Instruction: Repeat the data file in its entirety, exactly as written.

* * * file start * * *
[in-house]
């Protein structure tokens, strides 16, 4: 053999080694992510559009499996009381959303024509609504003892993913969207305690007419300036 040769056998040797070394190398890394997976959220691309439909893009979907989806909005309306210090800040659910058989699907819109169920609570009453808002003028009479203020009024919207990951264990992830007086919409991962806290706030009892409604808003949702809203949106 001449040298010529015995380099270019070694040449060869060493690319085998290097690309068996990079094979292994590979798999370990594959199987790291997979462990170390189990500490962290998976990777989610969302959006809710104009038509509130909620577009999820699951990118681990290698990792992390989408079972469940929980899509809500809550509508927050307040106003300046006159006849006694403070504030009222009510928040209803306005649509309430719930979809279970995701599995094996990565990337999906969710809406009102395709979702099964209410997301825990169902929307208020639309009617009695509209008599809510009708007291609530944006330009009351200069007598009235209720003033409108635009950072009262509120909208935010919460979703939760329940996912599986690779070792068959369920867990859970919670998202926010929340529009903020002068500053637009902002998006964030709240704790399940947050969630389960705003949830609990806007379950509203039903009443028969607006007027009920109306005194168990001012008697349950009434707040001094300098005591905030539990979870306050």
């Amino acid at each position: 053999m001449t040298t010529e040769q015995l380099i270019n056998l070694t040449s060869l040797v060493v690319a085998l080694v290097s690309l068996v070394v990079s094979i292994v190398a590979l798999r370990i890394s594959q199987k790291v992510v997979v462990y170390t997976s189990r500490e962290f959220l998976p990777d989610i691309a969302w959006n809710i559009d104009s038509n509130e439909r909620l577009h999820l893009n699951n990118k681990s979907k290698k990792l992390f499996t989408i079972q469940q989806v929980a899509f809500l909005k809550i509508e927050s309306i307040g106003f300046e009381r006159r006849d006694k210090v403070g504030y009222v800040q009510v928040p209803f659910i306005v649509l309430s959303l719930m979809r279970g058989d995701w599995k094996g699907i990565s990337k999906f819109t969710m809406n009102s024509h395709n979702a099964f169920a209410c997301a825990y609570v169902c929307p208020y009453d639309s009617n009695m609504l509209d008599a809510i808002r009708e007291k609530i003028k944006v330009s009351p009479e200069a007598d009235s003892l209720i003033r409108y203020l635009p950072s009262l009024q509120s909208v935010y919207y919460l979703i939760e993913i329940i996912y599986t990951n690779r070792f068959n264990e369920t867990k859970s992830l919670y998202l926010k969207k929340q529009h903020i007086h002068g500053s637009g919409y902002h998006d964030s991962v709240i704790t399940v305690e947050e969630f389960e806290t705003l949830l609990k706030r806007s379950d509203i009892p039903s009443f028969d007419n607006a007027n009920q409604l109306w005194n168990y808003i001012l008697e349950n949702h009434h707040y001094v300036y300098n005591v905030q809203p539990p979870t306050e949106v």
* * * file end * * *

[in-house]
């Protein structure tokens, strides 16, 4: 053999080694992510559009499996009381959303024509609504003892993913969207305690007419300036 040769056998040797070394190398890394997976959220691309439909893009979907989806909005309306210090800040659910058989699907819109169920609570009453808002003028009479203020009024919207990951264990992830007086919409991962806290706030009892409604808003949702809203949106 001449040298010529015995380099270019070694040449060869060493690319085998290097690309068996990079094979292994590979798999370990594959199987790291997979462990170390189990500490962290998976990777989610969302959006809710104009038509509130909620577009999820699951990118681990290698990792992390989408079972469940929980899509809500809550509508927050307040106003300046006159006849006694403070504030009222009510928040209803306005649509309430719930979809279970995701599995094996990565990337999906969710809406009102395709979702099964209410997301825990169902929307208020639309009617009695509209008599809510009708007291609530944006330009009351200069007598009235209720003033409108635009950072009262509120909208935010919460979703939760329940996912599986690779070792068959369920867990859970919670998202926010929340529009903020002068500053637009902002998006964030709240704790399940947050969630389960705003949830609990806007379950509203039903009443028969607006007027009920109306005194168990001012008697349950009434707040001094300098005591905030539990979870306050």
């Amino acid at each position: 053999m001449t040298t010529e040769q015995l380099i270019n056998l070694t040449s060869l040797v060493v690319a085998l080694v290097s690309l068996v070394v990079s094979i292994v190398a590979l798999r370990i890394s594959q199987k790291v992510v997979v462990y170390t997976s189990r500490e962290f959220l998976p990777d989610i691309a969302w959006n809710i559009d104009s038509n509130e439909r909620l577009h999820l893009n699951n990118k681990s979907k290698k990792l992390f499996t989408i079972q469940q989806v929980a899509f809500l909005k809550i509508e927050s309306i307040g106003f300046e009381r006159r006849d006694k210090v403070g504030y009222v800040q009510v928040p209803f659910i306005v649509l309430s959303l719930m979809r279970g058989d995701w599995k094996g699907i990565s990337k999906f819109t969710m809406n009102s024509h395709n979702a099964f169920a209410c997301a825990y609570v169902c929307p208020y009453d639309s009617n009695m609504l509209d008599a809510i808002r009708e007291k609530i003028k944006v330009s009351p009479e200069a007598d009235s003892l209720i003033r409108y203020l635009p950072s009262l009024q509120s909208v935010y919207y919460l979703i939760e993913i329940i996912y599986t990951n690779r070792f068959n264990e369920t867990k859970s992830l919670y998202l926010k969207k929340q529009h903020i007086h002068g500053s637009g919409y902002h998006d964030s991962v709240i704790t399940v305690e947050e969630f389960e806290t705003l949830l609990k706030r806007s379950d509203i009892p039903s009443f028969d007419n607006a007027n009920q409604l109306w005194n168990y808003i001012l008697e349950n949702h009434h707040y001094v300036y300098n005591v905030q809203p539990p979870t306050e949106v």